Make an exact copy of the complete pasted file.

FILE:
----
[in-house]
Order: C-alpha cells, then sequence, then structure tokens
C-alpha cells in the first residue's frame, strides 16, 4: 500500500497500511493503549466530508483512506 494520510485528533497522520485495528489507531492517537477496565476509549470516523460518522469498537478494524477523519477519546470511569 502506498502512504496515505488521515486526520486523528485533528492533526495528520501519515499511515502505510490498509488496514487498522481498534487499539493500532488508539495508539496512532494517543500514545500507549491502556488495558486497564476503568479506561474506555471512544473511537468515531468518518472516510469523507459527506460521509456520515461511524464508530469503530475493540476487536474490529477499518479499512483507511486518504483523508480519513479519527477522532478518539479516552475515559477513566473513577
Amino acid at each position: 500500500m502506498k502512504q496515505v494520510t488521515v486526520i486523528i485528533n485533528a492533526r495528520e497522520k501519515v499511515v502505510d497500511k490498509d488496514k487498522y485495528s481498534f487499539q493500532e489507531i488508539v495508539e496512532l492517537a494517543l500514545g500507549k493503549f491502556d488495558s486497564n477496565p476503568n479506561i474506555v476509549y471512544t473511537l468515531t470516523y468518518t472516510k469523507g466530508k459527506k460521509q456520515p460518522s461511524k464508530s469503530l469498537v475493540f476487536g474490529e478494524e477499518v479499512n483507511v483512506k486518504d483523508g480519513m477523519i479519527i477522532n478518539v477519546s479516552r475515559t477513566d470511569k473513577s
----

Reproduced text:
[in-house]
Order: C-alpha cells, then sequence, then structure tokens
C-alpha cells in the first residue's frame, strides 16, 4: 500500500497500511493503549466530508483512506 494520510485528533497522520485495528489507531492517537477496565476509549470516523460518522469498537478494524477523519477519546470511569 502506498502512504496515505488521515486526520486523528485533528492533526495528520501519515499511515502505510490498509488496514487498522481498534487499539493500532488508539495508539496512532494517543500514545500507549491502556488495558486497564476503568479506561474506555471512544473511537468515531468518518472516510469523507459527506460521509456520515461511524464508530469503530475493540476487536474490529477499518479499512483507511486518504483523508480519513479519527477522532478518539479516552475515559477513566473513577
Amino acid at each position: 500500500m502506498k502512504q496515505v494520510t488521515v486526520i486523528i485528533n485533528a492533526r495528520e497522520k501519515v499511515v502505510d497500511k490498509d488496514k487498522y485495528s481498534f487499539q493500532e489507531i488508539v495508539e496512532l492517537a494517543l500514545g500507549k493503549f491502556d488495558s486497564n477496565p476503568n479506561i474506555v476509549y471512544t473511537l468515531t470516523y468518518t472516510k469523507g466530508k459527506k460521509q456520515p460518522s461511524k464508530s469503530l469498537v475493540f476487536g474490529e478494524e477499518v479499512n483507511v483512506k486518504d483523508g480519513m477523519i479519527i477522532n478518539v477519546s479516552r475515559t477513566d470511569k473513577s